CVN screenshot of plaintiff attorney Andre Lagomarsino delivering his opening statement
Los Angeles, CA - A California state court jury heard opening statements Friday in a lawsuit claiming a roller coaster at Six Flags Magic Mountain caused a girl’s traumatic brain injury, and the trial is being webcast gavel-to-gavel by Courtroom View Network.
An attorney for plaintiff Talia Wise told the Los Angeles County jury he would seek unspecified “millions” of dollars in damages for a head injury that supposedly occurred in 2015, when Talia was 13-years-old, on the Green Lantern roller coaster.
Wise maintains the ride caused a concussion with long-term consequences she continues to struggle with, but Six Flags denies all liability, arguing Wise did not actually suffer a brain injury on the ride.
The Green Lantern, which attracted thrill-seekers with the draw of spinning seats for riders, closed in 2019.
Andre Lagomarsino of Lagomarsino Law, representing Wise, told jurors during his opening statement that the Green Lantern caused passengers’ heads to snap violently back and forth, which he argued posed a risk of brain injury.
He claimed Talia immediately experienced symptoms of head trauma like nausea and weakness after riding the Green Lantern, and that the psychological and emotional impact of the concussion she allegedly sustained will affect her for the rest of her life.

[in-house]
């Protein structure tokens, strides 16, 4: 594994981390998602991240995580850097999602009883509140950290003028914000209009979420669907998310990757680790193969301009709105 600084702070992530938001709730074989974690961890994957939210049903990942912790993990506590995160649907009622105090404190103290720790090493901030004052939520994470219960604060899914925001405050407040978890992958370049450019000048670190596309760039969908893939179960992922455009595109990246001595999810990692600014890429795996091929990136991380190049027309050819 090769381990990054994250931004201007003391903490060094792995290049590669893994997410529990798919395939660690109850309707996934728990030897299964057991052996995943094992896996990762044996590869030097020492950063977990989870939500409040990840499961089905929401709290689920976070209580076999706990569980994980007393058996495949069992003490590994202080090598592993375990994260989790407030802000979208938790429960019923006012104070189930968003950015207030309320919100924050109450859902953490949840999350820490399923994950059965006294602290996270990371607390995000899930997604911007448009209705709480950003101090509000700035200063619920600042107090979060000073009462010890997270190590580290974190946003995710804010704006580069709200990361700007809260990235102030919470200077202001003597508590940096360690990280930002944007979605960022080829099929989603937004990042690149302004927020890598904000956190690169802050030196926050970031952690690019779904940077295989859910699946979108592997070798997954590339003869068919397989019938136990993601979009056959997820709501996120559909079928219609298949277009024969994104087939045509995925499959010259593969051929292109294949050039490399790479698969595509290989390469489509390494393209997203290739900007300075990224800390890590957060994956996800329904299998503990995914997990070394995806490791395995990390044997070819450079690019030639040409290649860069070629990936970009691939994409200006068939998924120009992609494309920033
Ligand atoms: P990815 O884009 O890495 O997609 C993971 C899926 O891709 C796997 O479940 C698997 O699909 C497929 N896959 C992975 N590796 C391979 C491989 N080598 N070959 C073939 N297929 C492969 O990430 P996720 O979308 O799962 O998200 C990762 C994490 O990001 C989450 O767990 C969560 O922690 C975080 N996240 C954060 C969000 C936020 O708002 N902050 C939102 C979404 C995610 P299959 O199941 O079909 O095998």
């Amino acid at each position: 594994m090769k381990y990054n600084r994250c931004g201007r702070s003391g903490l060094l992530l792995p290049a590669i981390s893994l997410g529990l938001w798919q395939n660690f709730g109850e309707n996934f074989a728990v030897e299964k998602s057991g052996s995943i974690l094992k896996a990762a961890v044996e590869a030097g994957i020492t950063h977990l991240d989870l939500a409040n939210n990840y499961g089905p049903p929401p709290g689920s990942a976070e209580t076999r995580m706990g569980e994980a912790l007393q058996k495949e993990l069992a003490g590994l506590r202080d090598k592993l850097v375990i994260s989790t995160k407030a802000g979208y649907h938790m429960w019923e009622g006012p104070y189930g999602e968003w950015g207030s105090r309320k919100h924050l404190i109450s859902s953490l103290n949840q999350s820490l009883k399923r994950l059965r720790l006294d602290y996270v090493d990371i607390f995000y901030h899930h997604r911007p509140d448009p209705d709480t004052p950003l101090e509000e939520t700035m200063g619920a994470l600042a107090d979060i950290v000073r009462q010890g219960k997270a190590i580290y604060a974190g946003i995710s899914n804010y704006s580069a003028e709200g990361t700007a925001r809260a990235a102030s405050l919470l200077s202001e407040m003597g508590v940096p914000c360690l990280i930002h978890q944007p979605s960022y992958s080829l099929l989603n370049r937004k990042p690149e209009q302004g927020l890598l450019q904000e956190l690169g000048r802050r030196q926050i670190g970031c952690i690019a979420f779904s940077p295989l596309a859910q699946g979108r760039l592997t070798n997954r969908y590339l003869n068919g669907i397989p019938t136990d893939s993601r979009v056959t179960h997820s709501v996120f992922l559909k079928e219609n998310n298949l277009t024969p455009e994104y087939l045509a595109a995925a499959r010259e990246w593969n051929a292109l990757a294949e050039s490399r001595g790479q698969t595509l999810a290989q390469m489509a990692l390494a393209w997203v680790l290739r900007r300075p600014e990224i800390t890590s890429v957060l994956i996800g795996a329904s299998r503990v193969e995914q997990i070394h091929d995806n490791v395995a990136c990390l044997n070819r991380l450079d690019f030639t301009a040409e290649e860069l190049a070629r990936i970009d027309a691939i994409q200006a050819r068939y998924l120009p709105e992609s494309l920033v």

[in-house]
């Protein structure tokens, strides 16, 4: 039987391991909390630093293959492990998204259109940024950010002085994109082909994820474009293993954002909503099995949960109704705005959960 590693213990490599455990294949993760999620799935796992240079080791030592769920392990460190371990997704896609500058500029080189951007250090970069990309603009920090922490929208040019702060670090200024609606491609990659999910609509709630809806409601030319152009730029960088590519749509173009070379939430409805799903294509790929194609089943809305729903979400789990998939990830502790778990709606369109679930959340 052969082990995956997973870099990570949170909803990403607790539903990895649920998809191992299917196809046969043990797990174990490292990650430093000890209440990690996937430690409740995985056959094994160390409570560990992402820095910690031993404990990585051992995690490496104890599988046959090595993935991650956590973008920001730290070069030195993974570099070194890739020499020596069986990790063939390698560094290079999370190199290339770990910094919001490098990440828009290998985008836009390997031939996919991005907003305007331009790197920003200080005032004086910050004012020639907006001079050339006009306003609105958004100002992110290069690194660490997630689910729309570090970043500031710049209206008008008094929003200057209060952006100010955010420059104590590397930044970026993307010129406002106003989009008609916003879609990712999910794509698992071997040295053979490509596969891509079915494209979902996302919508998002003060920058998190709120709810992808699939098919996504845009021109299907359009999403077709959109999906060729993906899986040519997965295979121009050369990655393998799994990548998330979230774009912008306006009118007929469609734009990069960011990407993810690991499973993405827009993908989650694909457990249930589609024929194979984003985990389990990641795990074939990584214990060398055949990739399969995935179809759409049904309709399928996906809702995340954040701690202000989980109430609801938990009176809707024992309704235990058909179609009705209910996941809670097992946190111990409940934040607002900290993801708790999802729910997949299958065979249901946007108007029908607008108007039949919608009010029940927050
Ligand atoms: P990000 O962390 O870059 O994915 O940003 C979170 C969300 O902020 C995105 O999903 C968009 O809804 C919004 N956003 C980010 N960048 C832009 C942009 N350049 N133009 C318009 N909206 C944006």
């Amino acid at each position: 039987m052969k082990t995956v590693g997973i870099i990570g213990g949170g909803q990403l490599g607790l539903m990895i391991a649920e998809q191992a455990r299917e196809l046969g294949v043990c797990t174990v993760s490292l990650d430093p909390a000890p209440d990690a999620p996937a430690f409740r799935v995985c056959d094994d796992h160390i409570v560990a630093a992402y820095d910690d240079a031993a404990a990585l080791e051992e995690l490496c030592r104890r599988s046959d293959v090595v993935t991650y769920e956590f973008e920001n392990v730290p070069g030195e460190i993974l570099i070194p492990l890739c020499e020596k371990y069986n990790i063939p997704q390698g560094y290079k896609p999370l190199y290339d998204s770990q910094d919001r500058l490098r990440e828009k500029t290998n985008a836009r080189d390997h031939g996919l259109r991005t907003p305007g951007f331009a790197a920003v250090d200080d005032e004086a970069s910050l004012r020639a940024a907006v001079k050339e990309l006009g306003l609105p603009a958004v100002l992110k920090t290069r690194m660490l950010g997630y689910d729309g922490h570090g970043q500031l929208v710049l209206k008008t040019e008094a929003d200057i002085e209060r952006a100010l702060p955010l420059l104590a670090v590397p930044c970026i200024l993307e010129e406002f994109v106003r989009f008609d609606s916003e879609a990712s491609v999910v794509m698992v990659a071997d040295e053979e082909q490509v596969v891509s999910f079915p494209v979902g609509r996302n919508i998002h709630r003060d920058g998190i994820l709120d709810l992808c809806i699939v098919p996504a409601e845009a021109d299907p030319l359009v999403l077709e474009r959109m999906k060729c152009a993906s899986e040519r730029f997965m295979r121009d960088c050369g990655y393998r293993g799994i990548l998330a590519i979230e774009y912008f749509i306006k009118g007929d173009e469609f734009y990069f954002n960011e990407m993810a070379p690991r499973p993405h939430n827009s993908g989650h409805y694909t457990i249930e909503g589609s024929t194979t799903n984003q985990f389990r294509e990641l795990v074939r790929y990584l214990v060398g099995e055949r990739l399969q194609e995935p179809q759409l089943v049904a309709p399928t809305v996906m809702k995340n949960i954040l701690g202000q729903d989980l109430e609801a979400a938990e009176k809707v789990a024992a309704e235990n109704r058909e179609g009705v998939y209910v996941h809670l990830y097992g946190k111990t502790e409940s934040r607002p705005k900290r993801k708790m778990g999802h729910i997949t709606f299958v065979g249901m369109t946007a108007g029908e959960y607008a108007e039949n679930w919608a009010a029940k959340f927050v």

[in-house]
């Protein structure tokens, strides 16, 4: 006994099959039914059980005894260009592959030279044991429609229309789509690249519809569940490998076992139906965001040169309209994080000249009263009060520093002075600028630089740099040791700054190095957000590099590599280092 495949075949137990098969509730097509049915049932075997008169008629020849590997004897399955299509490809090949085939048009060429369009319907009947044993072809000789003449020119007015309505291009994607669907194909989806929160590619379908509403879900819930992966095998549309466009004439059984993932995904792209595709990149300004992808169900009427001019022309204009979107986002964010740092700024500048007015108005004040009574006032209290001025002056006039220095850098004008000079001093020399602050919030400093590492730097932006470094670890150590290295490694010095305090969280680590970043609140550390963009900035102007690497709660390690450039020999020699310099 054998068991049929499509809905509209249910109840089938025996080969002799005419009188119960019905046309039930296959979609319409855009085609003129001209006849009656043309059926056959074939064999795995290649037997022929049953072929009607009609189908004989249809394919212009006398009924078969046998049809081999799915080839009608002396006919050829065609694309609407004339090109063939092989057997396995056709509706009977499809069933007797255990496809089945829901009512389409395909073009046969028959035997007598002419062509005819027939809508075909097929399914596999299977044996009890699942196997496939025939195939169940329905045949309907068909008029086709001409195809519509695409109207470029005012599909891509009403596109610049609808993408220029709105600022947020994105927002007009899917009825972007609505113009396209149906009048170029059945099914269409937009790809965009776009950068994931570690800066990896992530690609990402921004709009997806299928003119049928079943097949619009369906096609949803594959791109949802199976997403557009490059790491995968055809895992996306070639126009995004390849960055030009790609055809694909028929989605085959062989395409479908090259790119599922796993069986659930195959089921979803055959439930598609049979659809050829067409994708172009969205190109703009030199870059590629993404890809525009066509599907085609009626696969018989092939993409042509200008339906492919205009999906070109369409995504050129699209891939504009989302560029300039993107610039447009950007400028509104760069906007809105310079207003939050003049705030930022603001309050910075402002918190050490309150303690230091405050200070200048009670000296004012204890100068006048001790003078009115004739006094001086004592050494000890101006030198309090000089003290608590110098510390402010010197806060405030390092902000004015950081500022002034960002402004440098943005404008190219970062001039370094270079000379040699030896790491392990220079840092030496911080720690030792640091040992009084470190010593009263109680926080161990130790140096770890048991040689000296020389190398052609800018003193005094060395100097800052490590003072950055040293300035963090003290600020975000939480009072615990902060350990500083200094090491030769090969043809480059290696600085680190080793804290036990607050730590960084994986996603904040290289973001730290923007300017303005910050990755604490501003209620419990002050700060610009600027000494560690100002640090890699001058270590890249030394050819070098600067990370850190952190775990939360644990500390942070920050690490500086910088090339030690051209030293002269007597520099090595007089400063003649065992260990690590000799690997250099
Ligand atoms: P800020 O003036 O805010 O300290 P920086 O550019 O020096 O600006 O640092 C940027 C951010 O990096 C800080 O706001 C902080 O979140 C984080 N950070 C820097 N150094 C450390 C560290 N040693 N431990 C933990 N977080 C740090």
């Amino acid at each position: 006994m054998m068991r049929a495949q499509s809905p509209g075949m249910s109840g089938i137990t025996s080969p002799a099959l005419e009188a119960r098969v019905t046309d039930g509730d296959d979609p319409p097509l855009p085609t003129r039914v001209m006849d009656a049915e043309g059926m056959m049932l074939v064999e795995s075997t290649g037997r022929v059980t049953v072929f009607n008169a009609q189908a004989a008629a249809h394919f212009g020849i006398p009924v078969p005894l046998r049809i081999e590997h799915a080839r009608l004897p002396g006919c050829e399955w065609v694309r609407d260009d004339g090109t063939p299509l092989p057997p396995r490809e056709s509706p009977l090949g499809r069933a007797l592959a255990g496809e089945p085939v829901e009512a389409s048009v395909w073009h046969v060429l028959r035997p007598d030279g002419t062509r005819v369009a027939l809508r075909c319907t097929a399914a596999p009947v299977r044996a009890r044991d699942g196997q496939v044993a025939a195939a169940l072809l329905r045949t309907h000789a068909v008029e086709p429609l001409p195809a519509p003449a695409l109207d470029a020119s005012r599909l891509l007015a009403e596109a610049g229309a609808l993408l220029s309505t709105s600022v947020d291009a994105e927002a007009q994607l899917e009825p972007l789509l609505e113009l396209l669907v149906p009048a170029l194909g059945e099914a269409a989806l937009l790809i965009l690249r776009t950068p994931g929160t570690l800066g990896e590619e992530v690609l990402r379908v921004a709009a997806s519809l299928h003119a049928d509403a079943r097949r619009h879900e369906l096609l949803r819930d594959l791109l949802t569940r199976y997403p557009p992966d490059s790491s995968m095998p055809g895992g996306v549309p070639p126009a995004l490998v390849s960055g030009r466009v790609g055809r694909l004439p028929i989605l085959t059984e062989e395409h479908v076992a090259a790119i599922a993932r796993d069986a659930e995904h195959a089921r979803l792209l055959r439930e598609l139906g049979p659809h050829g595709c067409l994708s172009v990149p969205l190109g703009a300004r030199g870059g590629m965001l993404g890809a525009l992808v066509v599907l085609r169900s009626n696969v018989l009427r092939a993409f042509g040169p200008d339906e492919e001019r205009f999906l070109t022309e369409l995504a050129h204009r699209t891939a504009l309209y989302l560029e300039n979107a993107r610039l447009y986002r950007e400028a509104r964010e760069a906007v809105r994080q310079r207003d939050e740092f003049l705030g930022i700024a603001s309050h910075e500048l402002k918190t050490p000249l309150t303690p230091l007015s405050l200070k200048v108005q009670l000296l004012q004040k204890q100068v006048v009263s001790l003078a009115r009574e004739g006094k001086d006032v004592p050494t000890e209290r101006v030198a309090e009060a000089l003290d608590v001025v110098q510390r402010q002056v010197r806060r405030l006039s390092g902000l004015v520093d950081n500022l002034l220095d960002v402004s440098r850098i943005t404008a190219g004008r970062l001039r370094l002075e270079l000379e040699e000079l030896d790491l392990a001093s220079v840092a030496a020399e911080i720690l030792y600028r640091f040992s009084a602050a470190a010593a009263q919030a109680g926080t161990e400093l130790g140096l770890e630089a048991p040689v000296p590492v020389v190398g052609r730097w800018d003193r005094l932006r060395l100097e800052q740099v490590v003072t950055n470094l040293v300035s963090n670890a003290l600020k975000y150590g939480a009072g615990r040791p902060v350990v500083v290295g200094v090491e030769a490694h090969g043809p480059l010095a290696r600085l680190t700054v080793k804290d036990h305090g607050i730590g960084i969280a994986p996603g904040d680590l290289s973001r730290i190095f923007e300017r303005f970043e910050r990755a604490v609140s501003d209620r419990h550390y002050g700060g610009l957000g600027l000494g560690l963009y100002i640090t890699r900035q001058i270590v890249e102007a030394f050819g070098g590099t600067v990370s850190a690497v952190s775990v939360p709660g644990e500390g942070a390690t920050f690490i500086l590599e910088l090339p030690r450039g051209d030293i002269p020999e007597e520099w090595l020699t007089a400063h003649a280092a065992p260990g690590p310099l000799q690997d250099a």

He accused Six Flags of failing to adequately test the Green Lantern’s design and of cutting corners to get the approval of safety regulators prior to the ride’s opening, and he noted 44 prior first aid treatment records of Green Lantern riders complaining of head symptoms prior to Wise’s incident.
“Magic Mountain took no action to assess or correct what was happening to cause these riders to hurt their heads,” Lagomarsino told the jury, according to CVN’s webcast of the trial.
Representing Six Flags, Sanaz Cherazaie of Amaro Baldwin LLP told jurors the Green Lantern did not subject riders to g-forces sufficient to cause the type of head injury Wise describes, and that Wise did not suffer a brain injury on the roller coaster at all.
CVN screenshot of defense attorney Sanaz Cherazaie delivering her opening statement
She noted that specialists at the University of Miami retained by Wise’s lawyers failed to find any evidence of a brain injury, and described how Wise has lived a “productive” life since the incident, including gaining admission to several colleges.
Cherazaie attributed any physical symptoms the day Wise rode the Green Lantern to dehydration and suggested her ongoing emotional difficulties are the result of psychological problems and not an underlying brain injury.
“Plaintiffs own doctors testified that plaintiff is not brain-injured, and that her symptoms are not related to a concussion on the Green Lantern rollercoaster.”
The trial is taking place before Judge J. Stephen Czuleger.
The case is captioned Talia Wise v. Six Flags, et al., case number BC679307 in Los Angeles County Superior Court.
E-mail David Siegel at firstname.lastname@example.org